A new study on Alzheimer's has found that a person's risk increases by 20% for every 10 decibels of hearing loss. Dr. Frank R. Lin of Johns Hopkins Medical Institutions in Baltimore and colleagues studied 639 people ages 36-90 without dementia. The study participants underwent cognitive and hearing testing between 1990 and 1994 and were tracked for dementia and Alzheimer's disease through May 31, 2008.
Of the participants, 125 had mild hearing loss (25 to 40 decibels) and 53 had moderate hearing loss (41 to 70 decibels). Six were reported to have had severe hearing loss which measures in the range of more than 70 decibels. During a median midpoint follow-up of nearly 12 years, 58 participants were diagnosed with dementia, including 37 with Alzheimer's.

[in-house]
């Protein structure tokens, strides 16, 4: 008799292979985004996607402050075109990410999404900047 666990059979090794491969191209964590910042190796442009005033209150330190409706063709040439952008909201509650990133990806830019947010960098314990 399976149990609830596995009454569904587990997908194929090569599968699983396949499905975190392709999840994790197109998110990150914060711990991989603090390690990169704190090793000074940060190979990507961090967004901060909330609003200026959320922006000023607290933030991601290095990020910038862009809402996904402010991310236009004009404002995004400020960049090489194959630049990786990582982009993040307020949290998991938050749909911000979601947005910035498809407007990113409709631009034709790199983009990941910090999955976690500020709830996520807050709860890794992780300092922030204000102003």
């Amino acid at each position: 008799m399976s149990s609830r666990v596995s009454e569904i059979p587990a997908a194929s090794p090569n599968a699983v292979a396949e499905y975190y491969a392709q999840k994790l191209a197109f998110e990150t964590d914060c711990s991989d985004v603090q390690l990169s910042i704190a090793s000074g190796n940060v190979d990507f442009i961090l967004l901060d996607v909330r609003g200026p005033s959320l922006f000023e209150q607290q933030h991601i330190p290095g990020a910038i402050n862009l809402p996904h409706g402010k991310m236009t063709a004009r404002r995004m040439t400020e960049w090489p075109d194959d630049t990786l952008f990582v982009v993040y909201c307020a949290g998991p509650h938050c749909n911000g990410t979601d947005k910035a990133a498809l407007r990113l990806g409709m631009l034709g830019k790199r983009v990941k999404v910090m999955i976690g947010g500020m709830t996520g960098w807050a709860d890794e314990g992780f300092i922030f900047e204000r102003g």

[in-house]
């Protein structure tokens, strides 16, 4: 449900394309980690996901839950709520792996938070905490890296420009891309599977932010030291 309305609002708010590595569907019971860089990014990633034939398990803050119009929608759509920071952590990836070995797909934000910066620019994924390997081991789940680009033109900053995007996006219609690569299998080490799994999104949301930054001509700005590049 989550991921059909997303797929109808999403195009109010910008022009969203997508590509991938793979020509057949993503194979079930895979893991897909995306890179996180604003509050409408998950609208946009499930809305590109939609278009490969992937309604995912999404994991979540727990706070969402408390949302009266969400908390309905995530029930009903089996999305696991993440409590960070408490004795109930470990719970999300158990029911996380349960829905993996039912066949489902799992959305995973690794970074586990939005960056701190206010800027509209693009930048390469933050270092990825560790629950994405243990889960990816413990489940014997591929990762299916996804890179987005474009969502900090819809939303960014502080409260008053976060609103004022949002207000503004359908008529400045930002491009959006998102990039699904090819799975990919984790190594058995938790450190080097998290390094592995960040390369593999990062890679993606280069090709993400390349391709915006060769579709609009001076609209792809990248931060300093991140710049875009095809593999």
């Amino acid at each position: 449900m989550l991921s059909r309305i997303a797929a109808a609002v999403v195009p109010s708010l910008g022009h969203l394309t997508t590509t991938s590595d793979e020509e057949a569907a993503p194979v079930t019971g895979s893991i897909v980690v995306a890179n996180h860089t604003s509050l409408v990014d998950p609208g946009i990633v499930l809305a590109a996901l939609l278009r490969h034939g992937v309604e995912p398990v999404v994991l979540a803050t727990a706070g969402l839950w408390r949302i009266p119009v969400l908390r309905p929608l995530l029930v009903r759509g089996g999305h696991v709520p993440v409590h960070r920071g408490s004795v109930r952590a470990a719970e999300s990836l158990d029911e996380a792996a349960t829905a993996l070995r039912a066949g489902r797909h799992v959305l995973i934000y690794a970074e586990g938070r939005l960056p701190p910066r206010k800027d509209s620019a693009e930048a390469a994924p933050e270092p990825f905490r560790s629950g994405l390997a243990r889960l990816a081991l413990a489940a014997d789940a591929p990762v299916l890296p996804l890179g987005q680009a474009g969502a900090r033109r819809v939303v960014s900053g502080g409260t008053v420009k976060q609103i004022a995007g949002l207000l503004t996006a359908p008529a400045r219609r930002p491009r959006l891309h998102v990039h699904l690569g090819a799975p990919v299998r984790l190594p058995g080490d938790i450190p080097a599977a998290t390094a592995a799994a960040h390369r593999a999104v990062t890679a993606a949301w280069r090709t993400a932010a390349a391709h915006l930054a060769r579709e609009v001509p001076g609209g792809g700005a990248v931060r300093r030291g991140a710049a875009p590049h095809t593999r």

The study, published in the Archives of Neurology, finds the risk of dementia increased among those with hearing loss greater than 25 decibels, and 36.4% of the risk of dementia was linked with hearing loss among participants age 60 and older.
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